Tag: Ergonomics

By on May 23, 2016

Mustang Toggle Switches with Hazard Light Switch, Image: © 2016 Jack Baruth/The Truth About Cars

Long-time TTAC readers will recall an occasional contributor to these pages who was kind of the Dave Barry of auto writing. He wrote articles with titles like “Has BMW Lost Its Mojo?” and “Has Audi Lost The Plot?” and “Has CarMax Lost The Invoice I Sent Them?” Unfortunately for him, however, there is a limited number of automakers in the North American market about which to generically speculate, so he eventually turned to a series of articles about “This Is The Worst Button On A Car Ever” and “This Is The Worst Warning Light On A Car Ever” and, just possibly, “This Is The Worst Turn Signal Lever Since The Dawn Of Time.” Articles like that are popular because they invoke a sort of Pavlovian response in readers. “Wait … that son of a bitch says the BMW temperature control blend knob is hard to understand? I’LL SHOW HIM!”

I tried to do something similar to get my clicks up and convince our august Managing Editor to pay for my next Kiton sportcoat, but he rejected my take on the formula, which was tentatively titled “How Can The New Camaro Ask The Mustang To ‘Step Outside’ When Cars Can’t Even Fuckin’ Talk Most Of The Time, Except For The Nissan Maxima, And Maybe The Frank Sinatra Imperial, And In Those Cases Weren’t The Cars In Question Restricted To A Fairly Basic Set Of Phrases,” calling it “thoroughly asinine and far too recherche for all but the most tasteful of search-engine spiders.”

That was the end of my career as a pure clickbait writer. Until this morning, when I looked down at the console of the Ecoboost Mustang I was renting in San José and realized I’d finally found the worst button ever!

There are four reasons why … and Number Three Will Blow Your Mind!

(Read More…)

By on September 23, 2015

 

saturn-ion-interior-2 (1)

Eye on Bad Design? (photo courtesy: http://www.moibbk.com/)

Seth writes:

Hey Sajeev,

I’ve always had an aversion to dashboards where the main gauges are in the center of the car (Mini, Yaris, etc.). I can see why an automaker would do it if they sell internationally. Once, back when I used to listen to the Autoblog podcast, one of the hosts said that having the gauges in the center made them faster and easier to read. No way! That just can’t be so. I think I stopped listening to the podcast right then and there.

Would you care to comment?

(Read More…)

By on December 9, 2014

 

p0wnage. (photo courtesy: Facebook.com)

I’ve been accused of Automotive Hipsterism for bragging about my bare bones Ford truck instead of aspiring to expensive vehicles. It used to be different, back when top-drawer dashboards were more Malevich and less Pollock in design. Because good design embraces Less is More, while poor design over thinks the solution.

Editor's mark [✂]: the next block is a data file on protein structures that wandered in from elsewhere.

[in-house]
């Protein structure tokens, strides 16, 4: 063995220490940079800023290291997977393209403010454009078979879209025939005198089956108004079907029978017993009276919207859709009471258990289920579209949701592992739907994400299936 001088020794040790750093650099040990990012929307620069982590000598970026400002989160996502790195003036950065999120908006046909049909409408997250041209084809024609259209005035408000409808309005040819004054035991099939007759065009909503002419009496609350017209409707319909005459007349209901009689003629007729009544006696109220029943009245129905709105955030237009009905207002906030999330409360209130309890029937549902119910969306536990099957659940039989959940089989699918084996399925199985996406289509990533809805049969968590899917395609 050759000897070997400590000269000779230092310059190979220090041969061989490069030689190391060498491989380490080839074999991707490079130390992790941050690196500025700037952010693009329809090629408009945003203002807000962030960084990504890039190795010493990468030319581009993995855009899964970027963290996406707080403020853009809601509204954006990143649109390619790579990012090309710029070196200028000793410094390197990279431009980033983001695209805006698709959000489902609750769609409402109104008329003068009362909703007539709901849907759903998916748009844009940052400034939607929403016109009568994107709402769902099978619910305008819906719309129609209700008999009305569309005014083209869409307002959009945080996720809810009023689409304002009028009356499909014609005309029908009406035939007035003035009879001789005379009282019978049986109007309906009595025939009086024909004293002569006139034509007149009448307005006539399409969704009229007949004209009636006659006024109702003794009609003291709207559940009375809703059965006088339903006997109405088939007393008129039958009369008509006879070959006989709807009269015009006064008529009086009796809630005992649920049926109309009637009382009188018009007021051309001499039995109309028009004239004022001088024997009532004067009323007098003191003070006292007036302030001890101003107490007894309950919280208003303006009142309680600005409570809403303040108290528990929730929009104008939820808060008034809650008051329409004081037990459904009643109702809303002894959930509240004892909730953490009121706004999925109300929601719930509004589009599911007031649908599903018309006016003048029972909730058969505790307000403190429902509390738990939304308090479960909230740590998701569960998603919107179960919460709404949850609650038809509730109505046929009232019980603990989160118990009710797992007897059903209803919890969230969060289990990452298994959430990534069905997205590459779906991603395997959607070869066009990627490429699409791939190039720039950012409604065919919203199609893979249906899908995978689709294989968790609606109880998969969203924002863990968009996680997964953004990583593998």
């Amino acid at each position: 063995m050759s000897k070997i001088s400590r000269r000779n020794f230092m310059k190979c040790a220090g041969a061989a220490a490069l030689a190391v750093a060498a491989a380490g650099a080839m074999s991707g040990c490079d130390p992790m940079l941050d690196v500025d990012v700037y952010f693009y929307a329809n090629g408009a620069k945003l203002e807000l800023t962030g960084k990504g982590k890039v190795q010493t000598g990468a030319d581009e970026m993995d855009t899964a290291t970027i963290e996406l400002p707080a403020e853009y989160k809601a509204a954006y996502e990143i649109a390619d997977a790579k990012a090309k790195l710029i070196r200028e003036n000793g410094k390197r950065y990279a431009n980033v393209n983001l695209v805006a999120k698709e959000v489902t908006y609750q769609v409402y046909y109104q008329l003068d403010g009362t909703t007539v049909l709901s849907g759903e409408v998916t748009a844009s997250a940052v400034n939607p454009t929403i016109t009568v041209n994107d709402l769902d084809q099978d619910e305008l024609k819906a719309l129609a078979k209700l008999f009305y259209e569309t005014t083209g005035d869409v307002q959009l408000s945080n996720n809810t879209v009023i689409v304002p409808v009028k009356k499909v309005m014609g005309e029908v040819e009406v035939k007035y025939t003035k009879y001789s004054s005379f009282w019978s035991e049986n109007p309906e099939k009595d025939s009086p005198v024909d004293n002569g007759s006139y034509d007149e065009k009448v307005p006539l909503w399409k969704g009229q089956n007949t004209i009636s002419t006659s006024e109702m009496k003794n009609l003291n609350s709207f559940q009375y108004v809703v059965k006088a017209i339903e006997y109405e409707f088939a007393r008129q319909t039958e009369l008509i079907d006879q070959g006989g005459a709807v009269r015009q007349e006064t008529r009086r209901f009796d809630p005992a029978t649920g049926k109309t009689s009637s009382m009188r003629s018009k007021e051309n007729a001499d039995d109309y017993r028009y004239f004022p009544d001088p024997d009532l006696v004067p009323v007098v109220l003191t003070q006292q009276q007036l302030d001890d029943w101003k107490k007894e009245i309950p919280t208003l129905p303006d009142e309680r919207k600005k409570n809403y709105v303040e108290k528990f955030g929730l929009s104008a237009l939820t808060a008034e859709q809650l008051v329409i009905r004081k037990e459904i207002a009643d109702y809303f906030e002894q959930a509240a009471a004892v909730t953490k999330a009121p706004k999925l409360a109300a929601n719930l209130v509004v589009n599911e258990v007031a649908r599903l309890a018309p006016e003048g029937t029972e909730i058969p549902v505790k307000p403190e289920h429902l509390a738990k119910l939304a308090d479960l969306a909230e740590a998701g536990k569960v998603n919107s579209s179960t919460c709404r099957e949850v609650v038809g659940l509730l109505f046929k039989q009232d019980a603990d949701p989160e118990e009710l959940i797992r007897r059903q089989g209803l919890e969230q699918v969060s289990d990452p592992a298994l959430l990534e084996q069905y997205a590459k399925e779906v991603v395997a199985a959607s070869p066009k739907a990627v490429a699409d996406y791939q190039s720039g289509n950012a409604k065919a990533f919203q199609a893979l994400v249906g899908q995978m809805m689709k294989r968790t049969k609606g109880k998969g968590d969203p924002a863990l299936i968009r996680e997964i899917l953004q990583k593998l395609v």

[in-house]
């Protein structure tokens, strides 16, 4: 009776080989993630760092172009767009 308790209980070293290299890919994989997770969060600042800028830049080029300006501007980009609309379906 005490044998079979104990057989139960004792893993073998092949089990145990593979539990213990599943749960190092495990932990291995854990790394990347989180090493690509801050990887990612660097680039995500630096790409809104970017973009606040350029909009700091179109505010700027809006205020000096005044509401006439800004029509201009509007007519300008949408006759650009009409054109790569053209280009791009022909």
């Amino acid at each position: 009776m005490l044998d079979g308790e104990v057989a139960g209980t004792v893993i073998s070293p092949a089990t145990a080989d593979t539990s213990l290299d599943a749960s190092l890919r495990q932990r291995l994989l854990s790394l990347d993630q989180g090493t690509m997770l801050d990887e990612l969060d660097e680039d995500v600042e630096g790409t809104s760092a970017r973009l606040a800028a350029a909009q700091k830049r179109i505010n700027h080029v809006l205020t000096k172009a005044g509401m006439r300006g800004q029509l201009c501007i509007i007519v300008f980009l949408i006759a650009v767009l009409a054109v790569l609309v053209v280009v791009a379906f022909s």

Speaking of hipster, witness the design backlash on Gillette’s Facebook page, especially the red box.

(Read More…)

By on January 13, 2013

Question #1. TTAC commentator Seminole95 writes:

Sajeev, I have another question for you.

Why do auto manufacturers increasingly make cars with hard to read speedometers? I was thinking of buying a Mustang, but I could not tell easily how fast I was going. The new Accord speedometer is harder to read than previous models. (Read More…)

By on July 15, 2011

Unintended acceleration has been a huge topic in automotive circles over the last year or so, as the Toyota Recall Scandal brought new attention to that man-machine-interface problem. But did you know Mercedes has been receiving its own complaints about UA? Neither did we, as a post-Toyota Recall survey of NHTSA complaints showed Mercedes enjoying one of the lowest rates of UA complaints of all manufacturers. But, reports WardsAuto, the problem was indeed real.

Just about anyone who has driven a Mercedes-Benz in the past decade has experienced it: unintended sudden acceleration because of awkward placement of the cruise-control stalk on the left side of the steering wheel.

A driver may think he is signaling to turn right, when inadvertently he has pushed the cruise control lever upward to the “accel” position, occasionally sending the vehicle bolting forward instead of slowing down to turn at an intersection. This could happen if the cruise control was on but not active.

Left turns were somewhat less problematic because pushing the lever downward put the cruise-control system into “decel” mode.

(Read More…)

Recent Comments

New Car Research

Get a Free Dealer Quote

Staff

  • Contributing Writers

  • Bark M., United States
  • Chris Tonn, United States
  • Bozi Tatarevic, United States
  • Vojta Dobes, Czech Republic

Get No-holds-barred, take-no-prisoners Automotive News in your Facebook Feed!

Already Liked